The Effect of Alcohol on the Body
For students interested in health science, researching and compiling the documented effects of alcohol - in varying amounts - on the body can be an engaging and very informative science fair project!
Blood Alcohol Content
Because one serving of alcohol affects a 100-pound female differently than a 230-pound male (this is due to obvious variations in weight, sex, and body fat), the physical volume of alcohol consumed cannot be used as a proper comparative measurement. Instead, a person's blood alcohol content (BAC) is measured to determine actual alcohol intake and intoxication. BAC, usually expressed as a percentage, measures the volume of alcohol in the blood stream as compared to the volume of blood. Legally, if a person's BAC is over 0.08, they are considered intoxicated.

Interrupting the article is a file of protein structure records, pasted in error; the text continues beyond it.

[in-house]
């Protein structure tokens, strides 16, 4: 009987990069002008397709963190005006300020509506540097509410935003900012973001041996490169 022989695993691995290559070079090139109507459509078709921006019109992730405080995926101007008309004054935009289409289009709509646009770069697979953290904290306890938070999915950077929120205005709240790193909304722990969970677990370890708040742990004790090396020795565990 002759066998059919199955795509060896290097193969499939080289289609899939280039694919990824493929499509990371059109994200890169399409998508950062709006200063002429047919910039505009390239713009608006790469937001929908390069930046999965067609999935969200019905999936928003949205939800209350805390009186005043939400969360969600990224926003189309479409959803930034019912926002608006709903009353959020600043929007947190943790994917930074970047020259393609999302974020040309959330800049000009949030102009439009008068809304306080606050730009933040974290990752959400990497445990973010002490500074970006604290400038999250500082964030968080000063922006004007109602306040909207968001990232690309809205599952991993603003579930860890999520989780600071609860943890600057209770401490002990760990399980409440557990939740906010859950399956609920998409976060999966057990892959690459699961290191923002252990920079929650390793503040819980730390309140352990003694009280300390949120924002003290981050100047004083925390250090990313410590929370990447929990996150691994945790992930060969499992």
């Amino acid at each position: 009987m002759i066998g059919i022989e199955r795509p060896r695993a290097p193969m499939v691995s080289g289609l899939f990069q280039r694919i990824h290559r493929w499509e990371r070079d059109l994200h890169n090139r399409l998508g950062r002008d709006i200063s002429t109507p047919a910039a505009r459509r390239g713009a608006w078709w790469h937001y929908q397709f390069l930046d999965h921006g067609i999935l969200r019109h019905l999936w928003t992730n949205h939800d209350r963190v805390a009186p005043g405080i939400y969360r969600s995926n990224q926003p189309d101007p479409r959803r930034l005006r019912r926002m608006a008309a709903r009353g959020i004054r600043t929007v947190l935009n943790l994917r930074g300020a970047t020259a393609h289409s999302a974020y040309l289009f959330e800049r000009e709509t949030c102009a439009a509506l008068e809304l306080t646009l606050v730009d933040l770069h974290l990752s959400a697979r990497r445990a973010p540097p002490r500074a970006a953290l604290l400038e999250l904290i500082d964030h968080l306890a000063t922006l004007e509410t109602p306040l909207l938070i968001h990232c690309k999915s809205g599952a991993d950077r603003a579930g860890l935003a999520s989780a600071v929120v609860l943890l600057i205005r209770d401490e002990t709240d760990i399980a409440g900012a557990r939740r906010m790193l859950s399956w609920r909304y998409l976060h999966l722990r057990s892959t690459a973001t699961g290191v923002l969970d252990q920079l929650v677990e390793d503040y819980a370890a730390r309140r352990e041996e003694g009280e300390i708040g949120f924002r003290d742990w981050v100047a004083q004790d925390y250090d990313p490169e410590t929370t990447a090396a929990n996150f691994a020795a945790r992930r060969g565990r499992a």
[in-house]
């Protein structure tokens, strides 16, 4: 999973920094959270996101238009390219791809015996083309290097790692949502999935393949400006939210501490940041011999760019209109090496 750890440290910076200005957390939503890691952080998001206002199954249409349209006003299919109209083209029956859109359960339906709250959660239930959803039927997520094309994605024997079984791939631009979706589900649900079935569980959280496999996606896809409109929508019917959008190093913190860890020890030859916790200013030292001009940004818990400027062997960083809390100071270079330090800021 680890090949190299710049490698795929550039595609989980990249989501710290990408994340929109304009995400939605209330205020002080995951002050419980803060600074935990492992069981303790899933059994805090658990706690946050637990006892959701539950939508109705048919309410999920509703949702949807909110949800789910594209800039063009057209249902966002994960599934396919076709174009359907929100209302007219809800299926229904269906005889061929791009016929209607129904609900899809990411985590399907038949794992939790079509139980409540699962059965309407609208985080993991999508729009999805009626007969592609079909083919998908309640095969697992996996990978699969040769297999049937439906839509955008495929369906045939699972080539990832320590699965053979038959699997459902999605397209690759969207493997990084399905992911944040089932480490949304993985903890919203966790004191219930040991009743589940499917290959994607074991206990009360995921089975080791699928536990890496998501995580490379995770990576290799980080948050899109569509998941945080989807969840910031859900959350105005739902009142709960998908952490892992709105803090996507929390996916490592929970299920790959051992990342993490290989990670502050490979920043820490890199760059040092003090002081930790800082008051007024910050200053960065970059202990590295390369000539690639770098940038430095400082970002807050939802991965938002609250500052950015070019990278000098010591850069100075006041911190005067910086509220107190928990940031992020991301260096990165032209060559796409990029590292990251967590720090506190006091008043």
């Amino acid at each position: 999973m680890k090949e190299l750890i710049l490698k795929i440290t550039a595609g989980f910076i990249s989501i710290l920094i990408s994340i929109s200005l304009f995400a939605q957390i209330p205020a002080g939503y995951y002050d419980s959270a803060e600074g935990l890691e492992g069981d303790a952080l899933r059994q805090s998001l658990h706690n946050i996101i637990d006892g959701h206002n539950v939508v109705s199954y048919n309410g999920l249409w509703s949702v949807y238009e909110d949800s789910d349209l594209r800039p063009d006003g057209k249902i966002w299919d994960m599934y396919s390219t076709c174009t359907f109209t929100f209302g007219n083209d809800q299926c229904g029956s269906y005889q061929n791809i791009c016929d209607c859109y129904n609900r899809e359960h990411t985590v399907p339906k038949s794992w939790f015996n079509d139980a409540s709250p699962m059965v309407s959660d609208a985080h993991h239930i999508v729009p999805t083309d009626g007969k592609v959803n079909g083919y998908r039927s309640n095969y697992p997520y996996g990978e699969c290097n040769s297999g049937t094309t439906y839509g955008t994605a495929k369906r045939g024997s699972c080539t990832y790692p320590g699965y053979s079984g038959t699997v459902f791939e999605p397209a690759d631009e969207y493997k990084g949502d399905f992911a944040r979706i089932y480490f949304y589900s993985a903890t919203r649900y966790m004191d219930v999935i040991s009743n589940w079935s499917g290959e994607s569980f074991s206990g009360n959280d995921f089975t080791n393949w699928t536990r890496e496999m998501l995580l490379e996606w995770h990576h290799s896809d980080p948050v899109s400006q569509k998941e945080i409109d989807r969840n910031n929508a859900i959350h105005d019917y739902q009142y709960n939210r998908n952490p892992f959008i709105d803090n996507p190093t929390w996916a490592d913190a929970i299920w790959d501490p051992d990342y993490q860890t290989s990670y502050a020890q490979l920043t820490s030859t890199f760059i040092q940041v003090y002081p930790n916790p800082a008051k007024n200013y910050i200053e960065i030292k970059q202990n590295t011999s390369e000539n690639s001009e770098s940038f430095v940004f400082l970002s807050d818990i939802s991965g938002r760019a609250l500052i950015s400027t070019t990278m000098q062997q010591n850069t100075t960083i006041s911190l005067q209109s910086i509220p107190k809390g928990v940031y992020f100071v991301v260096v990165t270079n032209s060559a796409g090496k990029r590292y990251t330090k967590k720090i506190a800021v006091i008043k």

Designed by middle school student, Carmen Perry, this project explores:
- How behavior is affected at various BAC levels.
- How the body is affected at various BAC levels.
- How prolonged exposure to alcohol affects the body (including the effects on the brain, lungs, heart, stomach, intestines, bones, muscles, and liver).
- Correct serving sizes for alcoholic beverages (and the difference between a glass of wine and a serving of wine).
- How a breathalyzer works as well as a discussion of other sobriety tests.
For Perry's results, be sure to check out her full project page at Online Digital Education Connection's Virtual Science Fair!